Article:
Class sizes preserved, counselors cut in Seattle schools budget

Jul 7, 2011

Despite facing the steepest budget shortfall in the past 3 years, Seattle Public School officials say class sizes will not get any bigger next fall. The district's school board unanimously approved a plan last night to close a $45.5 million gap with considerable cuts to school supports and jobs, but teachers were largely spared.

Elementary school counselors weren't so lucky. If your child needs to see one next year for help with schoolwork, stress or other problems, chances are the room will be dark and the door locked at the following schools:

  • Arbor Heights Elementary
  • Concord Elementary
  • Dunlap Elementary
  • Gatewood Elementary
  • Greenwood Elementary
  • Highland Park Elementary
  • Kimball Elementary
  • Loyal Heights Elementary
  • Lowell Elementary
  • Laurelheights Elementary
  • Lawton Elementary
  • South Shore K-8
  • Schmitz Park Elementary
  • Wing Luke Elementary 

The district won’t be funding elementary counselors next year in its $577.7 million budget. Only about a third of Seattle schools have found other ways to pay for them.

What other differences will families likely see?

School Board President Steve Sundquist says he’s not happy about ditching counselors, but it’s one of the few changes he thinks will be really noticeable:

“Can I look a parent in the eye and say there is no impact to this? Absolutely not," he says. "I can’t make that blanket statement.  What I can make a statement about is that I’m personally confident that we’ve done a good job under extraordinarily trying circumstances to minimize the impact on kids.”

Now that doesn’t mean kids won’t have to get up a little earlier. Part of the plan requires staggering school start times so one bus can serve as many as three schools.  

Students could also have fewer supplies and tutors, depending on how each school wants to handle a cut of a third of its discretionary dollars.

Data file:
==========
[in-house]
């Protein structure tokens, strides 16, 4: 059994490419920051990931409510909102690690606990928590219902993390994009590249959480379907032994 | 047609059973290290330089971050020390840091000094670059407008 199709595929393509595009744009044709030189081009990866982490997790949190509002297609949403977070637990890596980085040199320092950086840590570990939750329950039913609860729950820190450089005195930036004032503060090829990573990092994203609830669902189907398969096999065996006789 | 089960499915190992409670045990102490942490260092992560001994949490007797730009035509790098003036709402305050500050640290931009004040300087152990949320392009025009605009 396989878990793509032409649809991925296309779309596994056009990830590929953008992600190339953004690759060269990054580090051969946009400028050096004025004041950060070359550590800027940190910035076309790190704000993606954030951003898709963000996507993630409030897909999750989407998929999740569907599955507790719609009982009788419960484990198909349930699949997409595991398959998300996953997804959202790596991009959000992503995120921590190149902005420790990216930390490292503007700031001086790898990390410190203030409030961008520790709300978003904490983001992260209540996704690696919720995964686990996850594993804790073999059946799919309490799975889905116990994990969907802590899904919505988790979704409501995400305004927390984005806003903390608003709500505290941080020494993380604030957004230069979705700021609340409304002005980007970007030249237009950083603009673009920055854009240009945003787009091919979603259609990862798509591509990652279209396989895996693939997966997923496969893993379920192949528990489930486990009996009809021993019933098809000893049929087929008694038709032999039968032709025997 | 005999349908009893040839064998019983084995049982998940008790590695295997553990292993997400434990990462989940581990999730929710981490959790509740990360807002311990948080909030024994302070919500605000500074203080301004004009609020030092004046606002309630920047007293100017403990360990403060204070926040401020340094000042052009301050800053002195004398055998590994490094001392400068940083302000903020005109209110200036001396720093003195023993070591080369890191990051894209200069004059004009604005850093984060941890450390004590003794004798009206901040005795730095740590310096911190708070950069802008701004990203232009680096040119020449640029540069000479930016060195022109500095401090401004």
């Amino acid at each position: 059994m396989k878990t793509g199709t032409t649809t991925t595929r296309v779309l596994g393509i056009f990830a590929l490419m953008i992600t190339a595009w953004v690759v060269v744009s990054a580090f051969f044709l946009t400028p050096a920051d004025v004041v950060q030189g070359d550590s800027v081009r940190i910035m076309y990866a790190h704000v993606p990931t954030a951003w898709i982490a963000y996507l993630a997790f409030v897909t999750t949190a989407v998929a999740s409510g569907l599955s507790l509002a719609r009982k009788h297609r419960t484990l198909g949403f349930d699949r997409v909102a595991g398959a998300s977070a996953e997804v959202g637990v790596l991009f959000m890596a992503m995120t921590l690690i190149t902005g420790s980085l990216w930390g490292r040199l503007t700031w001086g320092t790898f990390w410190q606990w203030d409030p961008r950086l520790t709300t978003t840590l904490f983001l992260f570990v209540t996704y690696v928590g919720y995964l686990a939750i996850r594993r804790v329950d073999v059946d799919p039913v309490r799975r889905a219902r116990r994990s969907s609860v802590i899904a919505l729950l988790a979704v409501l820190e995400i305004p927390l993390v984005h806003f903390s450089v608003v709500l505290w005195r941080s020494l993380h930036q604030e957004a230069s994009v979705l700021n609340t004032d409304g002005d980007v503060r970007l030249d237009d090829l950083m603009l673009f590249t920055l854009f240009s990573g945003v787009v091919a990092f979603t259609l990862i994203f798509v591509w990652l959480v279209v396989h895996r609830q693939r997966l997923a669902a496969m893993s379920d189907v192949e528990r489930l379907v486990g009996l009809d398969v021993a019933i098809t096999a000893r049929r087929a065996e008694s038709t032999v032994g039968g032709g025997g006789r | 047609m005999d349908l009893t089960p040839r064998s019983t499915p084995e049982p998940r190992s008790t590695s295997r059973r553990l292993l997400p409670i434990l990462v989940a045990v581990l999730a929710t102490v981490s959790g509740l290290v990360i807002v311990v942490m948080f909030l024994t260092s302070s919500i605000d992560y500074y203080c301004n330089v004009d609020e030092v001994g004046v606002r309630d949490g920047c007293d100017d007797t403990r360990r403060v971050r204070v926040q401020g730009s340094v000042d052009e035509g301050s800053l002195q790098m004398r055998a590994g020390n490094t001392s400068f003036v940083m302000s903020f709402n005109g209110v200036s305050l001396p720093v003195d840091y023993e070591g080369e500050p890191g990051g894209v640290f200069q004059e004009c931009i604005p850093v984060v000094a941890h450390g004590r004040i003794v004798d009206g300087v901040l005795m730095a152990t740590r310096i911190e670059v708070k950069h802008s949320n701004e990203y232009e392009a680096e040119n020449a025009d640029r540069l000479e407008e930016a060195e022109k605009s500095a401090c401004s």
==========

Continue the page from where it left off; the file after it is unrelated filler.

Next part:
And while kids will have textbooks, they’re likely to be pretty ratty.

A 'no' to pay cuts could mean no new textbooks

Even though voters approved a levy to buy new instructional materials, the district is holding onto the money in case teachers and other school staff won’t agree to $4 million in pay cuts passed down by state lawmakers. The legislature reduced funding for teacher salaries by 1.9% while docking 3% from principals and other K-12 staff.

Employees represented by unions can refuse salary reductions under their collective bargaining agreements.

Those reductions are smaller than the hit to central office, though. After slashing 90 jobs, remaining staff will take furloughs for the first time ever in the district.

It's not all doom and gloom

One challenge the district isn't facing is a shortage of students.

Duggan Harman, the district's executive district of finance, says a jump in enrollment since last fall is one of the only bright spots in an exceptionally difficult budget year.

“As a district, we’re growing, and that’s a good problem to have," he says. "We have more kids coming in, which means we’re having to hire more teachers to fill more classrooms. So, this budget did not impact the classroom from a teacher hiring point of view.”

The district will actually spend $12.2 million more on teachers next year than it did in the 2010-2011 school year. Officials attribute that to the enrollment increase and negotiated raises.